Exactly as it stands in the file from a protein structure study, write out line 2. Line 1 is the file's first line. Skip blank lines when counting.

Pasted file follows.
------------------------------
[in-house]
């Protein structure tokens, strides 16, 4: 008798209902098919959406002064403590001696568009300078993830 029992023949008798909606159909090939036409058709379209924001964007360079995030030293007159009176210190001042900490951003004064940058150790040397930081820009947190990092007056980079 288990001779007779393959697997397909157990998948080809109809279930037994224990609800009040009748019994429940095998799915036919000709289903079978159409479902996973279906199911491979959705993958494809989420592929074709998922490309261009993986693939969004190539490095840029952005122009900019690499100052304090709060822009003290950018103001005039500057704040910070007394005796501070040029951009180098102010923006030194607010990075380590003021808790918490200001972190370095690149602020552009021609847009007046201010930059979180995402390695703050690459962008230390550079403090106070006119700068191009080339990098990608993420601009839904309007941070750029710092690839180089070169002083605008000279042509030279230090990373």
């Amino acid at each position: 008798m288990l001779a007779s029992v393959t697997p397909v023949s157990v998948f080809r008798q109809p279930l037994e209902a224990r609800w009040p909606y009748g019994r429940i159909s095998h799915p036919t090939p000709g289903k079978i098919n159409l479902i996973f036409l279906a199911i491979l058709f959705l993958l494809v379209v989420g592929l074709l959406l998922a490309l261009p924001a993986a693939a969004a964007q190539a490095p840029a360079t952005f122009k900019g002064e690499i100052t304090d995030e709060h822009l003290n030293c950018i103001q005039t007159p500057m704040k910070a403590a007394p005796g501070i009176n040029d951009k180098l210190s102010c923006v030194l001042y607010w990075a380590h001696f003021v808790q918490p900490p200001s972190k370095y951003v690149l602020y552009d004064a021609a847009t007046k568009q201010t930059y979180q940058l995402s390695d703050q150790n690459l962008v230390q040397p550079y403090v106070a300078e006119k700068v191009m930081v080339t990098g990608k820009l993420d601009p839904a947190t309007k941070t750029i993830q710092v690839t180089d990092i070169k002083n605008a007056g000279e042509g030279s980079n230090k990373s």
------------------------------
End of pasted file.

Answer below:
């Protein structure tokens, strides 16, 4: 008798209902098919959406002064403590001696568009300078993830 029992023949008798909606159909090939036409058709379209924001964007360079995030030293007159009176210190001042900490951003004064940058150790040397930081820009947190990092007056980079 288990001779007779393959697997397909157990998948080809109809279930037994224990609800009040009748019994429940095998799915036919000709289903079978159409479902996973279906199911491979959705993958494809989420592929074709998922490309261009993986693939969004190539490095840029952005122009900019690499100052304090709060822009003290950018103001005039500057704040910070007394005796501070040029951009180098102010923006030194607010990075380590003021808790918490200001972190370095690149602020552009021609847009007046201010930059979180995402390695703050690459962008230390550079403090106070006119700068191009080339990098990608993420601009839904309007941070750029710092690839180089070169002083605008000279042509030279230090990373």